VOLUNTEER IN EAST GIPPSLAND
East Gippsland is situated on the Eastern Seaboard of Victoria and comprises a mixture of beaches, lakes, rivers, rainforests and farmland.
The Gippsland Lakes are the main feature of East Gippsland, being the largest inland waterway in Australia. Over 400 sq kilometres of Lakes, rivers and waterways. Ideal for boating, surfing, swimming and fishing sports.
Lakes Entrance is the gateway town to the Gippsland Lakes and hosts a few WWOOF Host Farms in the direct vicinity. Lakes Entrance is situated on 90 Mile Beach and right at the entrance to the Gippsland Lakes. It’s a great starting point to explore this unique corner of Australia.
The Gippsland Lakes has an abundance of wildlife to experience whilst you’re volunteering or WWOOFing around the area. Seals and dolphins are a main attraction along with many rare seabirds that frequent the area.
Orchards & Host Farms
East Gippsland is considered the food bowl of Victoria with a wide variety of farming practices taking place all through the coastal plains and higher country.
Around Bairnsdale are the vegetable farms and fruit orchards. There are plenty of Volunteer opportunities and many WWOOF Australia Host Farms to choose from. Get out your Mobile App and contact the Hosts that sound interesting to you.
The best times to visit this area are either during the summer months when gardens and production is in full swing, or time it for autumn when the harvesting begins and the real work kicks off. This is usually around February through to May.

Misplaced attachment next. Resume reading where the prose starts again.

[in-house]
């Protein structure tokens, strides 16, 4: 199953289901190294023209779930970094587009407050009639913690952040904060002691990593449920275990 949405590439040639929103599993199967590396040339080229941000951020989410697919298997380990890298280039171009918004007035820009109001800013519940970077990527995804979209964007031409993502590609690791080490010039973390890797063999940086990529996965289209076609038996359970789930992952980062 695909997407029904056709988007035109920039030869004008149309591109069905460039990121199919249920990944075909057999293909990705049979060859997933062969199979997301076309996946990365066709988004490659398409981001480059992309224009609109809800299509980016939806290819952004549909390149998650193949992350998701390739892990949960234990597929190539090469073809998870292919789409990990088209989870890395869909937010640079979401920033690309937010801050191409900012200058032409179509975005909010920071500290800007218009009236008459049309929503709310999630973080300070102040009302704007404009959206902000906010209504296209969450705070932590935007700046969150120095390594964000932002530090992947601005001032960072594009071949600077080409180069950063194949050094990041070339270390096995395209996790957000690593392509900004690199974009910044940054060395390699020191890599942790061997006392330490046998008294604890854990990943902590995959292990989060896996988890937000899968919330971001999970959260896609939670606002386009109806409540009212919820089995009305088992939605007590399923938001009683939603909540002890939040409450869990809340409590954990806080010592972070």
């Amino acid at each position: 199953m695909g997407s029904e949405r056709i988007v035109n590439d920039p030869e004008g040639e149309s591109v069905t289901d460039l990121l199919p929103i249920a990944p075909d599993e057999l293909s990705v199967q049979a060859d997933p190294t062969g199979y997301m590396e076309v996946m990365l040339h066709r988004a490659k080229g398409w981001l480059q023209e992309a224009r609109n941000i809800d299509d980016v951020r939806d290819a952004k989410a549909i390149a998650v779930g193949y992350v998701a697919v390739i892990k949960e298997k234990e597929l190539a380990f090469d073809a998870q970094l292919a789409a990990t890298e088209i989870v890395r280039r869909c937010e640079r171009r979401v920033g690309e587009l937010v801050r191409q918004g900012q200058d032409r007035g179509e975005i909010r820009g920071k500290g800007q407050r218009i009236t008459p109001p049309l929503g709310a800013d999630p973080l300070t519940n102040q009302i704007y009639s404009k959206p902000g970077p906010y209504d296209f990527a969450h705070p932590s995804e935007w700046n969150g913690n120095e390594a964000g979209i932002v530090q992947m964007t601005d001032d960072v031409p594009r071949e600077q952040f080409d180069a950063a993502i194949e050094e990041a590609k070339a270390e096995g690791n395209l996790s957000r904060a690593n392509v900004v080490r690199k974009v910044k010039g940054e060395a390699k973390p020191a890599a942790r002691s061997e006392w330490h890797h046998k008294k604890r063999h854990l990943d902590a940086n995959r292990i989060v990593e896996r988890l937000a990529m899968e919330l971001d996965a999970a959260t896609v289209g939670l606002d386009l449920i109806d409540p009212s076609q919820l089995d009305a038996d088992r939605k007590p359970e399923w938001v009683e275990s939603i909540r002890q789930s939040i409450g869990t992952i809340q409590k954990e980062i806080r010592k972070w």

Apples, pears, peaches, nectarines and apricots are popular fruits grown here, due to the snappier cold winter months. There are also a few grape/wine wineries in the district, always looking for help during harvest and pruning times (March – June).
Rainforests & Nature
Head up into the hills or travel further north and you’ll be surrounded by mountain ash gum trees as high was the redwoods in California. This is called the high country or the rainforest areas of East Gippsland, north of Orbost.
It’s an untouched wilderness of Myrtle, Mountain Ash and creeks and rivers winding their way through lands not touched since the Indigenous tribes inhabited the area. There are lots of “Greenie” organisations protecting this landscape, so if you’re into land conservation, there will be plenty of volunteer opportunities.
The native birdlife is stunning in this region, with kookaburras, cockatoos and magpies to name a few, waking you up in the morning with their shrill calls or laughing symphonies.
There are plenty of tracks, both 4WD and 2WD where you can get off the beaten track, find a secluded spot, and spend a few days in a total submersive nature retreat.